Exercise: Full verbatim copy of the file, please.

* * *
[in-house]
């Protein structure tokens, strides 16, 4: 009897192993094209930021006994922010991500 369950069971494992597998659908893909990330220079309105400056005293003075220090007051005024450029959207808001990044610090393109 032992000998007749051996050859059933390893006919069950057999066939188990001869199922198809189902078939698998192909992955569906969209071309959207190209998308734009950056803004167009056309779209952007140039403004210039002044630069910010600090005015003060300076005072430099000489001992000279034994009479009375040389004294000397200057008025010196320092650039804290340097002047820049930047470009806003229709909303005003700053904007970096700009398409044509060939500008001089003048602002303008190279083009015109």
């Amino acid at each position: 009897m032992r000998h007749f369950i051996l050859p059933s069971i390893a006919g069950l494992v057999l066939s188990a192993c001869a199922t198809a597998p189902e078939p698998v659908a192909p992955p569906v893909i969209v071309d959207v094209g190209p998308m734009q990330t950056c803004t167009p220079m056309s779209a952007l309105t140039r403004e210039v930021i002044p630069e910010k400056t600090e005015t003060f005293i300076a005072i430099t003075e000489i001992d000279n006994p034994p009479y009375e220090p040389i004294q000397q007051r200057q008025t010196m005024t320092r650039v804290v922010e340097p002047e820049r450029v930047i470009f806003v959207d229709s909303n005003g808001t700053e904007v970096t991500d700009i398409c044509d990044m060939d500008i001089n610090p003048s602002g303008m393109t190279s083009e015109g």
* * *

[in-house]
């Protein structure tokens, strides 16, 4: 009897192993094209930021006994922010991500 369950069971494992597998659908893909990330220079309105400056005293003075220090007051005024450029959207808001990044610090393109 032992000998007749051996050859059933390893006919069950057999066939188990001869199922198809189902078939698998192909992955569906969209071309959207190209998308734009950056803004167009056309779209952007140039403004210039002044630069910010600090005015003060300076005072430099000489001992000279034994009479009375040389004294000397200057008025010196320092650039804290340097002047820049930047470009806003229709909303005003700053904007970096700009398409044509060939500008001089003048602002303008190279083009015109």
């Amino acid at each position: 009897m032992r000998h007749f369950i051996l050859p059933s069971i390893a006919g069950l494992v057999l066939s188990a192993c001869a199922t198809a597998p189902e078939p698998v659908a192909p992955p569906v893909i969209v071309d959207v094209g190209p998308m734009q990330t950056c803004t167009p220079m056309s779209a952007l309105t140039r403004e210039v930021i002044p630069e910010k400056t600090e005015t003060f005293i300076a005072i430099t003075e000489i001992d000279n006994p034994p009479y009375e220090p040389i004294q000397q007051r200057q008025t010196m005024t320092r650039v804290v922010e340097p002047e820049r450029v930047i470009f806003v959207d229709s909303n005003g808001t700053e904007v970096t991500d700009i398409c044509d990044m060939d500008i001089n610090p003048s602002g303008m393109t190279s083009e015109g």